Time is what we never have enough of. It is that which we spend, waste, or use wisely. Time is at the heart of hundreds of aphorisms and clichés.

Time is also a regular theme at the movies — right back to when Harold Lloyd, in one of cinema’s most iconic images, dangled from the hands of a skyscraper clock in “Safety Last!” (1923).

This summer, Lloyd is missing from a Harvard film series about the nature of time. But the clock is there: as specter, savior, puzzle, and travel agent. It is central to the four screenings left in “Time & Time Again at the Movies.”

You may have missed the first movie last week: “Murder on the Orient Express,” a 1974 murder mystery based on an Agatha Christie tale. It’s worth it just for glamorous late-career glimpses of Lauren Bacall and Ingrid Bergman.

Next up is Tuesday’s “Time Bandits,” a 1981 fantasy directed by onetime Monty Python cut-up Terry Gilliam. Within the stellar cast is Ralph Richardson, who plays the Supreme Being. (Thirty years ago, in theater terms, he really was the Supreme Being.)

The “Time & Time Again” series — with each film timed to start at 7 p.m. in Science Center Lecture Hall C — continues July 16 and 30 and concludes on Aug. 13. The sponsor is Harvard’s Collection of Historical Scientific Instruments, which this spring opened its eccentrically diverse exhibit “Time & Time Again.” This curated collage of artifacts, up through Dec. 6, is a joint venture with the Harvard Museums of Science and Culture.

The exhibit is a sort of intellectual force field throughout this year. In addition to the summer foray into film, it has also gathered around itself a program of concerts, lectures, and — coming this fall — courses.

Tonight’s “Time Bandits” explores one of cinema’s most durable themes related to the tick-tock of the merciless clock: time travel, a science-fiction genre that allows us to go back in time (or to look ahead at it).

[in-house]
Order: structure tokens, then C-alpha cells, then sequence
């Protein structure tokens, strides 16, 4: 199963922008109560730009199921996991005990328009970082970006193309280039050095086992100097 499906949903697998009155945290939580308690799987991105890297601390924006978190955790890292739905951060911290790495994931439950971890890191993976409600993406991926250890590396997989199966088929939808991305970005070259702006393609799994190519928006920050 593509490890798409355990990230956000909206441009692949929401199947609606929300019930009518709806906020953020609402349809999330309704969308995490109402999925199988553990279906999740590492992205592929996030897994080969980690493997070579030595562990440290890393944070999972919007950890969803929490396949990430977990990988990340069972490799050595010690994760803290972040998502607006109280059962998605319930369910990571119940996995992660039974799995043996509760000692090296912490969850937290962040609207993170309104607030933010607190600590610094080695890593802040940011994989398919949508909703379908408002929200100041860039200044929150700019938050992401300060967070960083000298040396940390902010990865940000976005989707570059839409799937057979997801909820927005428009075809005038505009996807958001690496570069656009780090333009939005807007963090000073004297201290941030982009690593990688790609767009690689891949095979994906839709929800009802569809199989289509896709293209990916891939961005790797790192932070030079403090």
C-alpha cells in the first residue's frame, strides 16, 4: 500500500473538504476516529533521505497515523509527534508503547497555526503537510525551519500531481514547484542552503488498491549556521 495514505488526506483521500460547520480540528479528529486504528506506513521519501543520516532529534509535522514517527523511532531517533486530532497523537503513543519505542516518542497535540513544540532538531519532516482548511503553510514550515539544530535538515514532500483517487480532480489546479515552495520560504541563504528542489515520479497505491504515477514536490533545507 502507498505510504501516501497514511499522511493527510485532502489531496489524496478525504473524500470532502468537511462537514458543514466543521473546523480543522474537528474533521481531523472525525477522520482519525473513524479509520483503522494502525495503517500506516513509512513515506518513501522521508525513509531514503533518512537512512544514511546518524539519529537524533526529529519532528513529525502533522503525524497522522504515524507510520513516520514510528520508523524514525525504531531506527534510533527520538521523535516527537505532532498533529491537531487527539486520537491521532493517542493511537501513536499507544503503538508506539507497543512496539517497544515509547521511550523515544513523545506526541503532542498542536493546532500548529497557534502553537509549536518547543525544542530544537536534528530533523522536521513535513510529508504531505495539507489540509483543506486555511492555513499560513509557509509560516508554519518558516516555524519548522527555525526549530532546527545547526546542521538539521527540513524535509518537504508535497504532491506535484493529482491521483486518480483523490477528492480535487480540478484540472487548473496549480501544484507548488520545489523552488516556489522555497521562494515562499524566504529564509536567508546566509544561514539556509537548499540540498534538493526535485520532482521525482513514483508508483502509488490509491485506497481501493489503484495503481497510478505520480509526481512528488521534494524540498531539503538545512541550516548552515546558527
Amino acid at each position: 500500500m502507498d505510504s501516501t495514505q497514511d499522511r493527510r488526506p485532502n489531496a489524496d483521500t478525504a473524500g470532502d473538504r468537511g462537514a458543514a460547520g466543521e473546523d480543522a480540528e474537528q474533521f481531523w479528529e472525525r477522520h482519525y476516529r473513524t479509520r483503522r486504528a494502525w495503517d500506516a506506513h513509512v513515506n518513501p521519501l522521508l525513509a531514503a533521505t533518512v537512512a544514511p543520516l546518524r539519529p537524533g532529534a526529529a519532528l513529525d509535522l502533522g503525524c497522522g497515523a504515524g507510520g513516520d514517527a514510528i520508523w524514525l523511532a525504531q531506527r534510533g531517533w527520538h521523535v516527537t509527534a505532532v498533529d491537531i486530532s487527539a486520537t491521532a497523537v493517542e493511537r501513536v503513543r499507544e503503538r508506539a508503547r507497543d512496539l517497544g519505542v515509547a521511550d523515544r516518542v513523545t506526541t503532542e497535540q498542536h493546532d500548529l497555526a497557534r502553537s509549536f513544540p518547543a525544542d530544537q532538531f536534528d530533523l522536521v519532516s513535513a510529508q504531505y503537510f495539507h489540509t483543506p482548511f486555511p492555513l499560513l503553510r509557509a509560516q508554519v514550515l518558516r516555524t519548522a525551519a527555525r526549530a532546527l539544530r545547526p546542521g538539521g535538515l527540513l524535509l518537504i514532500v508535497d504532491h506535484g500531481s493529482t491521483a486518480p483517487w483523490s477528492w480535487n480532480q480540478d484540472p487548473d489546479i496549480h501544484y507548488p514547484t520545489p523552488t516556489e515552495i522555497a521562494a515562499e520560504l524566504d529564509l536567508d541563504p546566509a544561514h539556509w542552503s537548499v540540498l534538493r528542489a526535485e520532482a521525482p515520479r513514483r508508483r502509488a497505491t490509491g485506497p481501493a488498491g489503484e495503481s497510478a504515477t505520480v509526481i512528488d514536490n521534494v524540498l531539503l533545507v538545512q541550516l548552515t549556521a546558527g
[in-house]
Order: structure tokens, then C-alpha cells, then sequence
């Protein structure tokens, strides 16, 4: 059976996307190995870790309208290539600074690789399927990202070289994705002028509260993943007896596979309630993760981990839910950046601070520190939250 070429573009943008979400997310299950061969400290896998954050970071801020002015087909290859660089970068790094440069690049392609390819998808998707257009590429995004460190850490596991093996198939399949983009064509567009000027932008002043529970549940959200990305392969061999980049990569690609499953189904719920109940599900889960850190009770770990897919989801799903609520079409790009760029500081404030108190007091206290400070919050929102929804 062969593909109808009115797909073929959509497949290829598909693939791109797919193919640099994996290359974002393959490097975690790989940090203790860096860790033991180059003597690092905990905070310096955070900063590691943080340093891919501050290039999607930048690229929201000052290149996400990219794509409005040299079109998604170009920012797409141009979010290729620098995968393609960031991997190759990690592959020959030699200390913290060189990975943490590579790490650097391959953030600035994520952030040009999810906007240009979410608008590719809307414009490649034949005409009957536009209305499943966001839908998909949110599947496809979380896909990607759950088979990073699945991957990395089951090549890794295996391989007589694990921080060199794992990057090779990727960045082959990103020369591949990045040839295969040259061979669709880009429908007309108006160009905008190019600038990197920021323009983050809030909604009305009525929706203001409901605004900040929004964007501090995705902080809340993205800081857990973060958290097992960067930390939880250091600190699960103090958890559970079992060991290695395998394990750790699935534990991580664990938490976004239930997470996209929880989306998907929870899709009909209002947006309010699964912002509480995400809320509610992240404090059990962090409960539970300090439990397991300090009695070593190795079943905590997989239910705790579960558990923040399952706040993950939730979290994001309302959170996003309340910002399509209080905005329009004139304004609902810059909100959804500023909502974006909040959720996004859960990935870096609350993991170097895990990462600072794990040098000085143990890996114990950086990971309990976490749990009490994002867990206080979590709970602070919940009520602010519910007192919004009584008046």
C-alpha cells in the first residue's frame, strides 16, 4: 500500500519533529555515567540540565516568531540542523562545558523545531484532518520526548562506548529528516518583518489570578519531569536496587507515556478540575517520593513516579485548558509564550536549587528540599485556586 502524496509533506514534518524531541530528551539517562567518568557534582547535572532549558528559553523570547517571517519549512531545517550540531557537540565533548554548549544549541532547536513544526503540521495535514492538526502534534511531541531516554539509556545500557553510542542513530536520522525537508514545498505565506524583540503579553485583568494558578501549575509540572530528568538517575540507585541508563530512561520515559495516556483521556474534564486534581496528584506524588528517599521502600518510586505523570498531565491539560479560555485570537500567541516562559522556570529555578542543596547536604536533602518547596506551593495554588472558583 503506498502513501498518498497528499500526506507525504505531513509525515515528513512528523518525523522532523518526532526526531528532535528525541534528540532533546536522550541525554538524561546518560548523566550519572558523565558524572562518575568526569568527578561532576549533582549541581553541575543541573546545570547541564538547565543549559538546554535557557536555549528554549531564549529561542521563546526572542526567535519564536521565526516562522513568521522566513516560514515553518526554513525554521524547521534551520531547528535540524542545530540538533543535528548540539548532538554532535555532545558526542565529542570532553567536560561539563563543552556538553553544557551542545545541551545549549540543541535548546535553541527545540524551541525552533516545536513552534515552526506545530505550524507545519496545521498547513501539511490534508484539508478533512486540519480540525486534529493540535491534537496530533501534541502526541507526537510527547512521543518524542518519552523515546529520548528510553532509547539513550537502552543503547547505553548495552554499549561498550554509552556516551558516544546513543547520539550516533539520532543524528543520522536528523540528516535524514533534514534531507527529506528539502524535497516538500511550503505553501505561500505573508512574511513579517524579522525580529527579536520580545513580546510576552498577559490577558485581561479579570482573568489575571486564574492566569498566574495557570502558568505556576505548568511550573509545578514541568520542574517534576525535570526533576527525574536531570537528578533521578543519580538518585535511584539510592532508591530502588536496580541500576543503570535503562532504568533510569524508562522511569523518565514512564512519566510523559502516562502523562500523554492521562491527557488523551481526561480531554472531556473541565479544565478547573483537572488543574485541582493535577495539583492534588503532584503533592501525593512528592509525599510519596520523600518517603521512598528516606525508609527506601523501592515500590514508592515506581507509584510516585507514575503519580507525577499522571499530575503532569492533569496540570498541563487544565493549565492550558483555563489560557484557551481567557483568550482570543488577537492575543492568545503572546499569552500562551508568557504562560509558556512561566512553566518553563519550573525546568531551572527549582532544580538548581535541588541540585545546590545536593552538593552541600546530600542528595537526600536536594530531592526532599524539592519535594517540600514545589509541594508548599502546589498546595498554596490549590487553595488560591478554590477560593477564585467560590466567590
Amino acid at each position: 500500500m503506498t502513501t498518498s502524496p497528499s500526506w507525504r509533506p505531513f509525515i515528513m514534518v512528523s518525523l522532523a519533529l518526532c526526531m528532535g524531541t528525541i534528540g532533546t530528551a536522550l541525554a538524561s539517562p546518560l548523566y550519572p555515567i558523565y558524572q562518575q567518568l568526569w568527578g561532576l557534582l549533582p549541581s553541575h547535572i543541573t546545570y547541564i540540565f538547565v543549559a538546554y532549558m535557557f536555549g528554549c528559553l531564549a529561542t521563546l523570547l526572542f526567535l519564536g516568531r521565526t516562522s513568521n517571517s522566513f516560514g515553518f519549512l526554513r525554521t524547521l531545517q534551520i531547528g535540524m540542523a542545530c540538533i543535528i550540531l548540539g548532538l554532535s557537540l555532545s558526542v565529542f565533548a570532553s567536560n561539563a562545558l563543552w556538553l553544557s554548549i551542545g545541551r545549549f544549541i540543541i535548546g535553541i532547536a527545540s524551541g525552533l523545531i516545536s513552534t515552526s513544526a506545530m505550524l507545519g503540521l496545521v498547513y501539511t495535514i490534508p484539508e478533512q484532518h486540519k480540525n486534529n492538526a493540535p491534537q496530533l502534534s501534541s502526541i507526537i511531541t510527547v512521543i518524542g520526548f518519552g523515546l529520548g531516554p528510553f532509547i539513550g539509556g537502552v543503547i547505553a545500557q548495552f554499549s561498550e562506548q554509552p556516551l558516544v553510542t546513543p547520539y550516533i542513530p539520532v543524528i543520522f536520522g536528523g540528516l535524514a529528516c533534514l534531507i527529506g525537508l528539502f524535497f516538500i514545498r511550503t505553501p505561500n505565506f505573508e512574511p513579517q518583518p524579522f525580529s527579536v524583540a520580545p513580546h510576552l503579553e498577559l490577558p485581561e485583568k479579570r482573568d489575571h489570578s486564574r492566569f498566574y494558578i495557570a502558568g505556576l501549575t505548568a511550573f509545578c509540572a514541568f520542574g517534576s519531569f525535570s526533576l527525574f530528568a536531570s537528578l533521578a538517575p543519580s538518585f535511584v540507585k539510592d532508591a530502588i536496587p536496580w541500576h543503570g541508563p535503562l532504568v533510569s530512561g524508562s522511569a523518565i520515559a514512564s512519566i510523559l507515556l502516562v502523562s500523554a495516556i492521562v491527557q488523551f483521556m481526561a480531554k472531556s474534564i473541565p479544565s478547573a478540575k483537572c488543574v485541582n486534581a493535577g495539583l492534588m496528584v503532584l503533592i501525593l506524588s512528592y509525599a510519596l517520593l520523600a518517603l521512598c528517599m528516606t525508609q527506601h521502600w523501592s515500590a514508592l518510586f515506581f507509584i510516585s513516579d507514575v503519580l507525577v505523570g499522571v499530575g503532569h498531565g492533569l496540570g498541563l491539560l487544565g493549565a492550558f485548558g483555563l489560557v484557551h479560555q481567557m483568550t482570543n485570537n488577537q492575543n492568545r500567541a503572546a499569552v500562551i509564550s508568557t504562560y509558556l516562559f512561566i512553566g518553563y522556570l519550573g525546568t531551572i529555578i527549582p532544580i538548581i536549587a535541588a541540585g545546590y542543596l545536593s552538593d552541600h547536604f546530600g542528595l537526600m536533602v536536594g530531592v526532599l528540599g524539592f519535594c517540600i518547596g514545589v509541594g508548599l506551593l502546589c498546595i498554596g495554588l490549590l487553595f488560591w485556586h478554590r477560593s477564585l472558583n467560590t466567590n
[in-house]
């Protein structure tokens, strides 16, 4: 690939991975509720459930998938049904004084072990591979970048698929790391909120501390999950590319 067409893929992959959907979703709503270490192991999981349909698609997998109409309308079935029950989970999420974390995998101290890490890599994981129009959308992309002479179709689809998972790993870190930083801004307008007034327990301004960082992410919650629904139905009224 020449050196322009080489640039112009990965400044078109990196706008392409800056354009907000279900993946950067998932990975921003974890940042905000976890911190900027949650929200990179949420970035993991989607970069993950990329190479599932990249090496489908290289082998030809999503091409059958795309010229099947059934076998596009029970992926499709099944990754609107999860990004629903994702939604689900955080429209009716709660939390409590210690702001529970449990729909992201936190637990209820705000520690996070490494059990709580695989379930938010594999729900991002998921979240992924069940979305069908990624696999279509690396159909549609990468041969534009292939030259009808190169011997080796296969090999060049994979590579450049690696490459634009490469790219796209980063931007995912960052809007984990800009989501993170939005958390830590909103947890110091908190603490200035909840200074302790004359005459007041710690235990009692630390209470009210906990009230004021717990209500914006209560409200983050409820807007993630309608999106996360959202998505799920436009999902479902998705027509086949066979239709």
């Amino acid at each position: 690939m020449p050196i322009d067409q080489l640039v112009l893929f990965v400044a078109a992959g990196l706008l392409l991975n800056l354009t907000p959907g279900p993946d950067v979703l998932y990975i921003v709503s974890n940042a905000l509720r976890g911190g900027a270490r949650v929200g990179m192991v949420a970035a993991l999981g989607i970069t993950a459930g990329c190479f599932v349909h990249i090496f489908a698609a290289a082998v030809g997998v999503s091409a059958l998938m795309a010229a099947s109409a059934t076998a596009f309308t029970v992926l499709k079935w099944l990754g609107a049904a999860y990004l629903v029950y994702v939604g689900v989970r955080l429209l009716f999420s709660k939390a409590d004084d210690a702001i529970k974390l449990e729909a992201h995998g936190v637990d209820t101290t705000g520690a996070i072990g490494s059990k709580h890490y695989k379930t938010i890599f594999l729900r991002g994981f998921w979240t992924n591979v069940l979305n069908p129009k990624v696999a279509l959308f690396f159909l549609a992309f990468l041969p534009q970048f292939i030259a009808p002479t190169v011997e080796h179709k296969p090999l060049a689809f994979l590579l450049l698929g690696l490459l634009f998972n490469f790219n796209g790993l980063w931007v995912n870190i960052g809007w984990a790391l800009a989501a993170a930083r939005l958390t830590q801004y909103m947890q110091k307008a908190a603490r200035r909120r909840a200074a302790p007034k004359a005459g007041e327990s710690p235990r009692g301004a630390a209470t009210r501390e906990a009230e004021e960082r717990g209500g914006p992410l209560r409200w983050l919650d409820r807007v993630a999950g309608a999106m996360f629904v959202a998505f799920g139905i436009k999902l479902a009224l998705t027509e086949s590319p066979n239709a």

“Time Bandits” brings the viewer fantasy visits with not only Richardson’s doddering and dangerous Supreme Being, but with Robin Hood (John Cleese), Napoleon (Ian Holm), and — from Greek mythology — Agamemnon (Sean Connery, who also plays a modern-day fireman). Doing the time traveling is an 11-year-old dreamer named Kevin (Craig Warnock), along with a clutch of six dwarfs with names like Fidgit, Og, and Vermin.

Among other adventures, these unlikely time travelers (the only kind) get to board the RMS Titanic just as it is sinking. Looking back on a movie made in 1981 also yields a look at a real artifact that’s traveled through time: a Polaroid camera. Kevin carries one everywhere.

By chance, there is also a Polaroid camera in the “Time & Time Again” exhibit. It’s right next to the Victrola.

Upcoming films include “Run Lola Run” on July 16, “Memento” on July 30, and “Primer” on Aug. 13. All films are shown at 7 p.m., Science Center Lecture Hall C.

In pursuit of science